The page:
Last night, I attended the reunion show for local Melbourne band Trial Kennedy. The band, headed by Tim Morrison, who was on The Voice AU in 2013, broke up the year prior to this, amicably, after many years of touring and recording. On stage last night, guitarist Stacey Gray said they had their first gig together when they were just seventeen and that he was now thirty-eight.
When I first saw Trial Kennedy play at The Corner in Richmond, it would have been around 2009. I was around twenty-nine and it was my first ever live music gig. At the time, I was married and was living a life I was very unhappy with. A friend I was studying with at RMIT took me to the gig and I immediately connected to not only their music, but their creative energy. At the time, I was researching my first novel, and my mentor, Christos Tsiolkas, suggested I research bands some more as there is an Aussie rock band in my book. I remember that it felt like singer Tim Morrison was screaming out my rage for me. The creative energy was palpable and I was taking notes right there in front of them, my mind overflowing with possible scenes for my novel.
There were many factors at play that led to my emancipation, but the creative dynamic I shared with Trial Kennedy inspired my direction. My friend introduced me to Stacey and I told him how blown away I was and could I study them for my novel. Tim and particularly Stacey, were happy to be studied as a basis for the band in my novel, and there were several meetings where I asked them all about what it’s like being in a band. I also wrote poetry about them and even had a major crush on Stacey. When I finally left my marriage and my life was in turmoil, the boys handled the situation gentlemanly, and I went to many of their gigs and became a Trial Kennedy groupie!
Looking back now, ten years later, I think about how uncanny creative energy can sometimes be. Is it just our art that other artists can inspire, or is it more than that? It seems in this case their inspiration went beyond my art. They were like a door to a world I had been sheltered from because of my conservative upbringing. So in that way, they illuminated a path I was needing to walk down. Their art inspired not only my art but my life.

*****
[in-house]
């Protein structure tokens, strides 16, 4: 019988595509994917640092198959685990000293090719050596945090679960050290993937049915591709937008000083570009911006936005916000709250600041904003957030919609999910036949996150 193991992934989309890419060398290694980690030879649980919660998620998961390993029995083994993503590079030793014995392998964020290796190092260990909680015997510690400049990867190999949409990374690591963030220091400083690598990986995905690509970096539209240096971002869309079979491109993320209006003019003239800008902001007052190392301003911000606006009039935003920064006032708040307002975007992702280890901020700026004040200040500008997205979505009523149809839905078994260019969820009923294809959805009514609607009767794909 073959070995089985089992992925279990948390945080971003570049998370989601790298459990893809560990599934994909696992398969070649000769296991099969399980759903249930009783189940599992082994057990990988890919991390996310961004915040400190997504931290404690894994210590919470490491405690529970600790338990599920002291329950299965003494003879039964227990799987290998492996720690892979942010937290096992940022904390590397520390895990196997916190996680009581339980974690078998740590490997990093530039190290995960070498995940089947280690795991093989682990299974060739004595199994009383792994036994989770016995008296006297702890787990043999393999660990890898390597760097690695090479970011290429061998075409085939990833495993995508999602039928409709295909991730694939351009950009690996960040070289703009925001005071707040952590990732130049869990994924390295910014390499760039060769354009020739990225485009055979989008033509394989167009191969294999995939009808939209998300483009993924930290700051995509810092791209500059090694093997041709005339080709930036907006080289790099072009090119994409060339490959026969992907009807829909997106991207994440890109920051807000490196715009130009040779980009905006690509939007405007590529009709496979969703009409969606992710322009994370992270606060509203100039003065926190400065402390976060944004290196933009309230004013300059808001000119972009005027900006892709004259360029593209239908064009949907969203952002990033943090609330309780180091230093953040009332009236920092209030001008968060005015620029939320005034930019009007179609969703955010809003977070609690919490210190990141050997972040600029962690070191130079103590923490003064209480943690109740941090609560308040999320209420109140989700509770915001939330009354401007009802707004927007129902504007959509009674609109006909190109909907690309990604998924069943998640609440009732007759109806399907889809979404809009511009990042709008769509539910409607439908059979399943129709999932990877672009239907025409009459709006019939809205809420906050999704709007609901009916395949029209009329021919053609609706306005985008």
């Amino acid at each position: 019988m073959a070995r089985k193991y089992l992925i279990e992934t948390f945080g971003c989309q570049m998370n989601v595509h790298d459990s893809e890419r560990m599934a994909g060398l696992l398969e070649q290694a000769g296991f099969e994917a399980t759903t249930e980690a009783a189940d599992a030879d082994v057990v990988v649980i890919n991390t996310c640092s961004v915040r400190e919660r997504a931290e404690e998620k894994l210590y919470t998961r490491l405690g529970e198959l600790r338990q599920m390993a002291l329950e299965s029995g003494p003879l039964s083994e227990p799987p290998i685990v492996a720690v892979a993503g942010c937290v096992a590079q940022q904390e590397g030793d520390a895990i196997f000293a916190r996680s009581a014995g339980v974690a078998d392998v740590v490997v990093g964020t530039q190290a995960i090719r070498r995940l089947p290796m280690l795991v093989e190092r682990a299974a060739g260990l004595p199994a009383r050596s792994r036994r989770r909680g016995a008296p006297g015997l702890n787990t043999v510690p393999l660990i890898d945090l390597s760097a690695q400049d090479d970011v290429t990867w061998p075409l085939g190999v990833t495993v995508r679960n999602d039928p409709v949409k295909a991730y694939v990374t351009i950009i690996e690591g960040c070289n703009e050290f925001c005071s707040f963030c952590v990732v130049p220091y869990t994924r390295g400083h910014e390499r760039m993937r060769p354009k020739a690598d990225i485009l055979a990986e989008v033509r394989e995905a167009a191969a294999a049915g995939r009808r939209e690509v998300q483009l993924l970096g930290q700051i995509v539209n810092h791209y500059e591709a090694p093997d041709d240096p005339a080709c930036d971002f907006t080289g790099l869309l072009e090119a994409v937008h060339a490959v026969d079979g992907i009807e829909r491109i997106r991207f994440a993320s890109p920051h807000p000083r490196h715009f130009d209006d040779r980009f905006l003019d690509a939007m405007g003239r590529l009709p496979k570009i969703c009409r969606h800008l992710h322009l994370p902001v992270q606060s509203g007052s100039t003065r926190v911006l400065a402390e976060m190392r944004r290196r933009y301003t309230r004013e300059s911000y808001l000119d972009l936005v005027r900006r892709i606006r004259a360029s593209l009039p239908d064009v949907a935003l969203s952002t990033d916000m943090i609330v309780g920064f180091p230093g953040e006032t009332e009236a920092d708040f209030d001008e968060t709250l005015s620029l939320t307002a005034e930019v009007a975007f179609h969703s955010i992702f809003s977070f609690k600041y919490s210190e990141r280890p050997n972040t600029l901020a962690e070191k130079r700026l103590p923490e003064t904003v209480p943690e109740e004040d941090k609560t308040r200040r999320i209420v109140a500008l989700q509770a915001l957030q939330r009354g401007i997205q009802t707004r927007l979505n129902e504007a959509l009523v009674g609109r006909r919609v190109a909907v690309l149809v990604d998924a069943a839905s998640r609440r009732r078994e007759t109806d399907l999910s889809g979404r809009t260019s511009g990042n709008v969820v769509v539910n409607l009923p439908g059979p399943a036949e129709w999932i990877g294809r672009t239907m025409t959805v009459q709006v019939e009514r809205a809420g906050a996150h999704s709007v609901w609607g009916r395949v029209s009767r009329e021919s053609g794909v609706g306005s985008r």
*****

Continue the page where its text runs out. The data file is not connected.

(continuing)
Even in other creative relationships I have had, it always comes down to the person and what they stand for. I have learnt from experience that if the person doesn’t like me as I am – flaws and all – it never works out. I sometimes get involved in dynamics where the person has more clout than me and I think it will help but it always makes things worse. You got to work with people who you think are amazing, both as people and creatives. Great art and successful creative relationships happen, I believe, when you really like the person and who they are because who they are matches up with who you are.
I had the most amazing time at the gig last night. Their music was just perfect. They sound so good live. I went with my friend who took me to the first gig and it was like re-living the night again with the benefit of ten years of wisdom and experience. It was mind-blowing! It is a shame they broke up because I have always believed they all have strong potential as musicians and I would love to hear more music from them. Tim and Stacey were happy to see me, and the boys are still really keen on my novel being published. They were encouraging and it was extremely beneficial watching them perform again at this point in time where I am finishing up with the manuscript for my debut novel, Divided Island and getting closer to being ready to submit to a publisher.